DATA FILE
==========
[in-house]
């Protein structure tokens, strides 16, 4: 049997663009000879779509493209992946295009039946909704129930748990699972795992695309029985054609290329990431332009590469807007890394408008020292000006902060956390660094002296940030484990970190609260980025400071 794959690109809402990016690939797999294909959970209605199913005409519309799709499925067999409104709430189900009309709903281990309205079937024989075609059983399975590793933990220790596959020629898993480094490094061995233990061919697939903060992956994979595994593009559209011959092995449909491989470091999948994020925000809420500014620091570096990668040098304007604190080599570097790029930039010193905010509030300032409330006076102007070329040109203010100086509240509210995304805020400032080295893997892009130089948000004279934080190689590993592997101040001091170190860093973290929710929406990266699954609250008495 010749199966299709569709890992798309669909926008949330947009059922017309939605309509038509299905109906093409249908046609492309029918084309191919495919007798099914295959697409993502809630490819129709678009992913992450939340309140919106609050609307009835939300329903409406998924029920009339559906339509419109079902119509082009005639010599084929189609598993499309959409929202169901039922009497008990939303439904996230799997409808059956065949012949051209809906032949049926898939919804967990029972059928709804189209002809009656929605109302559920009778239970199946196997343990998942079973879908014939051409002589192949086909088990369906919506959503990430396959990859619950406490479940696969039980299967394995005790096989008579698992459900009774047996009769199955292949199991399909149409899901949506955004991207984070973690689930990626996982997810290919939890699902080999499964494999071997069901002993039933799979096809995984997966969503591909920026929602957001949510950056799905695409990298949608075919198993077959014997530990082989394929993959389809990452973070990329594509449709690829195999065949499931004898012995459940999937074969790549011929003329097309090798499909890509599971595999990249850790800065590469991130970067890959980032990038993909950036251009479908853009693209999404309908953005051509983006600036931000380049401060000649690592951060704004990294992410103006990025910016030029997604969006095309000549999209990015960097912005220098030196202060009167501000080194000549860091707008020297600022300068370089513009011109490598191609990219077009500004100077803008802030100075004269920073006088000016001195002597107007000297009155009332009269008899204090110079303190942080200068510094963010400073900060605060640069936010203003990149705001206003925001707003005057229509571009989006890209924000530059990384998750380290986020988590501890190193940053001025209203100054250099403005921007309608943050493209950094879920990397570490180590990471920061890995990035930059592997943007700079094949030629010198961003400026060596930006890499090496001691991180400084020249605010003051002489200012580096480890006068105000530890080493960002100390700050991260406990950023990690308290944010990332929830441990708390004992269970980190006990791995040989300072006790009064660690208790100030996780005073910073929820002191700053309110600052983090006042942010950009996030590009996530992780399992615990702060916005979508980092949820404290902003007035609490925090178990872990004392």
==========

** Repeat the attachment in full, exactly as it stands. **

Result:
[in-house]
């Protein structure tokens, strides 16, 4: 049997663009000879779509493209992946295009039946909704129930748990699972795992695309029985054609290329990431332009590469807007890394408008020292000006902060956390660094002296940030484990970190609260980025400071 794959690109809402990016690939797999294909959970209605199913005409519309799709499925067999409104709430189900009309709903281990309205079937024989075609059983399975590793933990220790596959020629898993480094490094061995233990061919697939903060992956994979595994593009559209011959092995449909491989470091999948994020925000809420500014620091570096990668040098304007604190080599570097790029930039010193905010509030300032409330006076102007070329040109203010100086509240509210995304805020400032080295893997892009130089948000004279934080190689590993592997101040001091170190860093973290929710929406990266699954609250008495 010749199966299709569709890992798309669909926008949330947009059922017309939605309509038509299905109906093409249908046609492309029918084309191919495919007798099914295959697409993502809630490819129709678009992913992450939340309140919106609050609307009835939300329903409406998924029920009339559906339509419109079902119509082009005639010599084929189609598993499309959409929202169901039922009497008990939303439904996230799997409808059956065949012949051209809906032949049926898939919804967990029972059928709804189209002809009656929605109302559920009778239970199946196997343990998942079973879908014939051409002589192949086909088990369906919506959503990430396959990859619950406490479940696969039980299967394995005790096989008579698992459900009774047996009769199955292949199991399909149409899901949506955004991207984070973690689930990626996982997810290919939890699902080999499964494999071997069901002993039933799979096809995984997966969503591909920026929602957001949510950056799905695409990298949608075919198993077959014997530990082989394929993959389809990452973070990329594509449709690829195999065949499931004898012995459940999937074969790549011929003329097309090798499909890509599971595999990249850790800065590469991130970067890959980032990038993909950036251009479908853009693209999404309908953005051509983006600036931000380049401060000649690592951060704004990294992410103006990025910016030029997604969006095309000549999209990015960097912005220098030196202060009167501000080194000549860091707008020297600022300068370089513009011109490598191609990219077009500004100077803008802030100075004269920073006088000016001195002597107007000297009155009332009269008899204090110079303190942080200068510094963010400073900060605060640069936010203003990149705001206003925001707003005057229509571009989006890209924000530059990384998750380290986020988590501890190193940053001025209203100054250099403005921007309608943050493209950094879920990397570490180590990471920061890995990035930059592997943007700079094949030629010198961003400026060596930006890499090496001691991180400084020249605010003051002489200012580096480890006068105000530890080493960002100390700050991260406990950023990690308290944010990332929830441990708390004992269970980190006990791995040989300072006790009064660690208790100030996780005073910073929820002191700053309110600052983090006042942010950009996030590009996530992780399992615990702060916005979508980092949820404290902003007035609490925090178990872990004392």